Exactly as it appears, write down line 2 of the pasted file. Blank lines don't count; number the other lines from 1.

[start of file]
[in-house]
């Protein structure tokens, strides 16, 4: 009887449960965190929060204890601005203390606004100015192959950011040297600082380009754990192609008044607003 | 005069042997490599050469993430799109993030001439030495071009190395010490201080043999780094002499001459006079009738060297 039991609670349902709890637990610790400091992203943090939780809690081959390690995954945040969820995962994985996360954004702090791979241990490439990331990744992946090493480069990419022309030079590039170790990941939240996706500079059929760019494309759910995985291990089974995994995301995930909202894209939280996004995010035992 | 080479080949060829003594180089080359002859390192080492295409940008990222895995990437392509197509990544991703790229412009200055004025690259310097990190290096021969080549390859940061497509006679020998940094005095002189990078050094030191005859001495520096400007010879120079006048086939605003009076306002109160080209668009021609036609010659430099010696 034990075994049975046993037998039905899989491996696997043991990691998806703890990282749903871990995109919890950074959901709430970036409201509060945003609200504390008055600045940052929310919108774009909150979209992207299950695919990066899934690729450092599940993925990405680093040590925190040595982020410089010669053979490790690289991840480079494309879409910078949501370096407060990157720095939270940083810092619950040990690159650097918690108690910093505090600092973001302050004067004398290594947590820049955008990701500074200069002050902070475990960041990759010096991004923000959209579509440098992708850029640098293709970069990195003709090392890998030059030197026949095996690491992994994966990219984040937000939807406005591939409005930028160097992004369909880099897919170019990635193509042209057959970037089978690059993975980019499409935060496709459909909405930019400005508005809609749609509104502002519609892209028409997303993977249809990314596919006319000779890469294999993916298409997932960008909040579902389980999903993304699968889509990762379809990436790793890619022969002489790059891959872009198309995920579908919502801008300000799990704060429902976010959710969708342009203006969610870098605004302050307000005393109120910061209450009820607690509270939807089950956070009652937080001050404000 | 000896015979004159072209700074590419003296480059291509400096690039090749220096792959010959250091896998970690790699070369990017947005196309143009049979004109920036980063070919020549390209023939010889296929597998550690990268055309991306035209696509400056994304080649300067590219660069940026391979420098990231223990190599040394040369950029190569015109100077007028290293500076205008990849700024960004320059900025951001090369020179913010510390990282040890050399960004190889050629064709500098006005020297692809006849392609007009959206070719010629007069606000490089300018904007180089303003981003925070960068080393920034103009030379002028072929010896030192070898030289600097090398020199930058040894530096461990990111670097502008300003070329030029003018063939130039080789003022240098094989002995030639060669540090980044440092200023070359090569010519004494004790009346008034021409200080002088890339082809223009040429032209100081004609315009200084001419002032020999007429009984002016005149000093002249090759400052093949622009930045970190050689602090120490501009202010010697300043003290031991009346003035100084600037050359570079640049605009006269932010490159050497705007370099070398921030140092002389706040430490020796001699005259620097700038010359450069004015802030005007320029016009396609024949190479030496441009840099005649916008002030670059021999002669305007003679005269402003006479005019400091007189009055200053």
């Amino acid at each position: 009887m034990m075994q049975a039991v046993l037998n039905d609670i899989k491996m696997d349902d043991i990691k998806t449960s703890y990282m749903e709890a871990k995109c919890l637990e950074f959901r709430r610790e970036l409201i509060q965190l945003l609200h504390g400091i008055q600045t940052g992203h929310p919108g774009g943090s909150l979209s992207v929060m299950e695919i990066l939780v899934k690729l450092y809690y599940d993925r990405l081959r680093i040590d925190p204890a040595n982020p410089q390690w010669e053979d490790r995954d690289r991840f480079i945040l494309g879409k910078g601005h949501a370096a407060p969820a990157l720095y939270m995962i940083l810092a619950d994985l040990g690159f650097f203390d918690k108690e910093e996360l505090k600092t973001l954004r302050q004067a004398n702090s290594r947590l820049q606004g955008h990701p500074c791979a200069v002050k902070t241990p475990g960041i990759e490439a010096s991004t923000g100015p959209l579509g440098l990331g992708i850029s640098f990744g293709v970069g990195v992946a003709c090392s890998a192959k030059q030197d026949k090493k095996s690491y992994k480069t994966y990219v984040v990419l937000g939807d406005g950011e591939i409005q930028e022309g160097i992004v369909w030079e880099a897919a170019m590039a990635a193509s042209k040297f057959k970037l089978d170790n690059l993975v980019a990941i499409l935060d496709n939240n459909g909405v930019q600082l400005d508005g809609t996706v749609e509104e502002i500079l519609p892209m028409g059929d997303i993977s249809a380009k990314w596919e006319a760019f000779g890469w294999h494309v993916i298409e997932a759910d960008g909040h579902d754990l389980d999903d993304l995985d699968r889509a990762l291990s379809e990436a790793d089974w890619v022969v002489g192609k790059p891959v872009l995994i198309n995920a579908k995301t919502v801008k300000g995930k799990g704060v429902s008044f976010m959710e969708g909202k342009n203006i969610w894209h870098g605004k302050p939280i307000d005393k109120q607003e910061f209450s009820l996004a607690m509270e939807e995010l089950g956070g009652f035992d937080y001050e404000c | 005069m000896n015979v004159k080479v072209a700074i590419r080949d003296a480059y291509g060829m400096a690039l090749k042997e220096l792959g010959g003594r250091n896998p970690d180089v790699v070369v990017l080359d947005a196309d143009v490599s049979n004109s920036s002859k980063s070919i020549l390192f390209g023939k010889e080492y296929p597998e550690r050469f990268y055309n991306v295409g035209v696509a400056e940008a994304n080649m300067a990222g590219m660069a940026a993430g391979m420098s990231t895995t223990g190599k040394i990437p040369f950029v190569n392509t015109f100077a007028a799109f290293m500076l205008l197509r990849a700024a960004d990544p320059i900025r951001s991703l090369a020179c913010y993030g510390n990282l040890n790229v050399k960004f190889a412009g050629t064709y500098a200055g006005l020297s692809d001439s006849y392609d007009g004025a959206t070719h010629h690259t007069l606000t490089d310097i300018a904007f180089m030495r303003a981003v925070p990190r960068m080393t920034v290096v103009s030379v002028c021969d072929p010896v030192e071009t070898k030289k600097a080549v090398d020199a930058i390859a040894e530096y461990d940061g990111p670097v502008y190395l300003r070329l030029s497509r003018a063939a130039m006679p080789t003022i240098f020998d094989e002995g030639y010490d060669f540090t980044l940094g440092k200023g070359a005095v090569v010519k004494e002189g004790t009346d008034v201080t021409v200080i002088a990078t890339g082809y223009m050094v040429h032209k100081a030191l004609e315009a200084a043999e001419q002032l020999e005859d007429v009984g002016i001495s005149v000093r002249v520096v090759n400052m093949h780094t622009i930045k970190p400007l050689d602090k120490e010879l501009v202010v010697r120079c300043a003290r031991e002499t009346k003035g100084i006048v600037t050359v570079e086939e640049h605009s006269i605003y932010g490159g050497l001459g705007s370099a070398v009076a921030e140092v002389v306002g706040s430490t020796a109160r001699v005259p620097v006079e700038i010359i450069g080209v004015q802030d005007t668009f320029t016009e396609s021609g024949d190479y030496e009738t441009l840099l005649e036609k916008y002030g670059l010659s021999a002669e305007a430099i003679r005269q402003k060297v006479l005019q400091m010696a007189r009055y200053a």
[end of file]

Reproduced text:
């Protein structure tokens, strides 16, 4: 009887449960965190929060204890601005203390606004100015192959950011040297600082380009754990192609008044607003 | 005069042997490599050469993430799109993030001439030495071009190395010490201080043999780094002499001459006079009738060297 039991609670349902709890637990610790400091992203943090939780809690081959390690995954945040969820995962994985996360954004702090791979241990490439990331990744992946090493480069990419022309030079590039170790990941939240996706500079059929760019494309759910995985291990089974995994995301995930909202894209939280996004995010035992 | 080479080949060829003594180089080359002859390192080492295409940008990222895995990437392509197509990544991703790229412009200055004025690259310097990190290096021969080549390859940061497509006679020998940094005095002189990078050094030191005859001495520096400007010879120079006048086939605003009076306002109160080209668009021609036609010659430099010696 034990075994049975046993037998039905899989491996696997043991990691998806703890990282749903871990995109919890950074959901709430970036409201509060945003609200504390008055600045940052929310919108774009909150979209992207299950695919990066899934690729450092599940993925990405680093040590925190040595982020410089010669053979490790690289991840480079494309879409910078949501370096407060990157720095939270940083810092619950040990690159650097918690108690910093505090600092973001302050004067004398290594947590820049955008990701500074200069002050902070475990960041990759010096991004923000959209579509440098992708850029640098293709970069990195003709090392890998030059030197026949095996690491992994994966990219984040937000939807406005591939409005930028160097992004369909880099897919170019990635193509042209057959970037089978690059993975980019499409935060496709459909909405930019400005508005809609749609509104502002519609892209028409997303993977249809990314596919006319000779890469294999993916298409997932960008909040579902389980999903993304699968889509990762379809990436790793890619022969002489790059891959872009198309995920579908919502801008300000799990704060429902976010959710969708342009203006969610870098605004302050307000005393109120910061209450009820607690509270939807089950956070009652937080001050404000 | 000896015979004159072209700074590419003296480059291509400096690039090749220096792959010959250091896998970690790699070369990017947005196309143009049979004109920036980063070919020549390209023939010889296929597998550690990268055309991306035209696509400056994304080649300067590219660069940026391979420098990231223990190599040394040369950029190569015109100077007028290293500076205008990849700024960004320059900025951001090369020179913010510390990282040890050399960004190889050629064709500098006005020297692809006849392609007009959206070719010629007069606000490089300018904007180089303003981003925070960068080393920034103009030379002028072929010896030192070898030289600097090398020199930058040894530096461990990111670097502008300003070329030029003018063939130039080789003022240098094989002995030639060669540090980044440092200023070359090569010519004494004790009346008034021409200080002088890339082809223009040429032209100081004609315009200084001419002032020999007429009984002016005149000093002249090759400052093949622009930045970190050689602090120490501009202010010697300043003290031991009346003035100084600037050359570079640049605009006269932010490159050497705007370099070398921030140092002389706040430490020796001699005259620097700038010359450069004015802030005007320029016009396609024949190479030496441009840099005649916008002030670059021999002669305007003679005269402003006479005019400091007189009055200053």